So, after all my hard work, time and money invested, plus being sick and on antibiotics and pain killers, after a long day off brewing – I get pooped on by having expired yeast. I quickly tried to call the closest homebrew store to see if they are open and see if they have the same yeast. Yes, they are open, but no they don’t have the same yeast. The guy was strongly trying to sell me a Hefeweizen yeast, and I kept on explaining to him I didn’t want that banana-clovey thing going on in this beer, idiots. So I looked through what few packs of dried yeast I had to see what I could do and decided on a Fermentis Safbrew T-58 pack to see if that can pull this beer out. I re-hydrated it and prepared to pitch the yeast. Oh no, there isn’t enough room in the carboy! So I had to unwillingly pour out some of the non-fermented wort to make room for the new re-hydrated yeast. I was ready to smash something now! I think I would have gained more pleasure from taking that full carboy out into the street and watching it shatter than I will from drinking the beer when it is ready.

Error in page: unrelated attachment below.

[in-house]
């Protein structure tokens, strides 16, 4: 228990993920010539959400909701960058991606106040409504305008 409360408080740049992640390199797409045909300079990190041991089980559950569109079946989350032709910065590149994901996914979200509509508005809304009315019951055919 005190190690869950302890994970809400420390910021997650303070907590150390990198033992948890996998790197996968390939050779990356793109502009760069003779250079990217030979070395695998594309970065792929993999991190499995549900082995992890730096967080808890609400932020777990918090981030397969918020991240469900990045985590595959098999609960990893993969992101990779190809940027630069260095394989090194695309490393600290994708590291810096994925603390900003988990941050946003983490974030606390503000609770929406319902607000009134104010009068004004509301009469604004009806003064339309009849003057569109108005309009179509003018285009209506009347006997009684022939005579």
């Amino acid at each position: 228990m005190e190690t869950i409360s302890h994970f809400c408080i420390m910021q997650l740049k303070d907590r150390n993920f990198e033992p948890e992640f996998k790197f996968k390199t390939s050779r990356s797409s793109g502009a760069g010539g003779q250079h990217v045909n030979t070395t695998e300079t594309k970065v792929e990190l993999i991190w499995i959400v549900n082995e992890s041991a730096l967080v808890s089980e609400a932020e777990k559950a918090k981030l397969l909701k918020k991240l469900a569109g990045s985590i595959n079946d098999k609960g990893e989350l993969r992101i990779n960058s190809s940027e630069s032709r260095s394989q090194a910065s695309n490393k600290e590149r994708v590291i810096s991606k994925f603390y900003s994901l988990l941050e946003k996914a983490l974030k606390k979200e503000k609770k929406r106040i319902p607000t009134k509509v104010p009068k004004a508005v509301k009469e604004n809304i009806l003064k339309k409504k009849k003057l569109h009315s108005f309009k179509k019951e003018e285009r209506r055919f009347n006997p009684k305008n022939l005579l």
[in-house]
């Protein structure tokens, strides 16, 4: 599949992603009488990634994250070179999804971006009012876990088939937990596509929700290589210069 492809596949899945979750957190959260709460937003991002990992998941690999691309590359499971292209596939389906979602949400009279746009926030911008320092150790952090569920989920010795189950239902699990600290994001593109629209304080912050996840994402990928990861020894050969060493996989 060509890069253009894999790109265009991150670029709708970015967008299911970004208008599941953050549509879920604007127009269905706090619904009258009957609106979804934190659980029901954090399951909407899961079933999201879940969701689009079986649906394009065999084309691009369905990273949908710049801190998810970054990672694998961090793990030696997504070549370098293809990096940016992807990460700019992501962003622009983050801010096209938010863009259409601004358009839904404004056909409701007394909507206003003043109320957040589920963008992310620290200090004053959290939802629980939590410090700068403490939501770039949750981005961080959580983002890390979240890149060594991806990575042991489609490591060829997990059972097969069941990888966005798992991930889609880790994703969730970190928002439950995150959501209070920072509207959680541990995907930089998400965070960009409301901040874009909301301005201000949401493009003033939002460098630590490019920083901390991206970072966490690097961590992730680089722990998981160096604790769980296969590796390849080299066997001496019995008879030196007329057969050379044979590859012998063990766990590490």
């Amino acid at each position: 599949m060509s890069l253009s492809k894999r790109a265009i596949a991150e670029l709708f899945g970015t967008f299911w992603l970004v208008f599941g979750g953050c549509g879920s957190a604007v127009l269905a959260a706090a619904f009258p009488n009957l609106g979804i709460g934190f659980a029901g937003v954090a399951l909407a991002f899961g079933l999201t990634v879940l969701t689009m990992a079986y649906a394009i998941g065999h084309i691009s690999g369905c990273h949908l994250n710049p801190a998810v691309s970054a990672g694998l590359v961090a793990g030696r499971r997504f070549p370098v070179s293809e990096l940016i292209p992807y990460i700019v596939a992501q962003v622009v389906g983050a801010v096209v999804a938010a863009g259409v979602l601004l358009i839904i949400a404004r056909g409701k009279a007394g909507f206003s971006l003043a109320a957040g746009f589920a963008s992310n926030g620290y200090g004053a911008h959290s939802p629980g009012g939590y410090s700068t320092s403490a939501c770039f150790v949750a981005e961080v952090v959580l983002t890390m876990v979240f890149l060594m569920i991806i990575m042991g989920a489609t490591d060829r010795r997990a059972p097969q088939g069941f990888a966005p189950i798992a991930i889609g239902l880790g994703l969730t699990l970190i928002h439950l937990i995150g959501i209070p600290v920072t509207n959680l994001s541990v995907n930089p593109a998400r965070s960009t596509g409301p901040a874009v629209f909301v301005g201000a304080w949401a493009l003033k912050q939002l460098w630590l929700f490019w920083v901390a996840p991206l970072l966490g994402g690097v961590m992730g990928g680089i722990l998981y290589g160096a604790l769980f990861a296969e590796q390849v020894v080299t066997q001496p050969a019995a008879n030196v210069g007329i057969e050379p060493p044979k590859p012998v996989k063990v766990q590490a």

Between being sick, not getting to do almost anything I’ve wanted to do over the last four days, and having this beer begin as a pile of poo I am absolutely miserable. It’s the freakin’ nicest day of the year so far and I’m inside on the computer bitching about yesterday – how pathetic.

3 Responses to “Witbier”

  1. Garrett Says:

    SUCKAGE!!! Sorry to hear your wit experience bombed out. I’ll be brewing one pretty soon – Donna had a Whirlwind from Victory last night and is busting my balls about getting a bunch brewed.

    ARe you running low on canned starter wort? I’m about to brew some this weekend, and could easily add another 2.5 gallons to the recipe if you wanted another 12 jars or so…

  2. Brian Says:

    Looks like it will turn into beer at least, the T-58 has it chugging away pretty good. At least it’ll be some sort of wheat beer . . .

    I have 6 jars left of starter wort. So I am not low per say. Damn, did you really run through 12 jars already? That canned starter wort is a life safer and major time saver, thanks for hooking me up before.

  3. Fool Circle - Artisanal Ales » Blog Archive » Wit in Secondary Says:

    […] the Belgian Wit-style beer to its secondary fermenter tonight. It seems to have attenuated well, smelled fine, and […]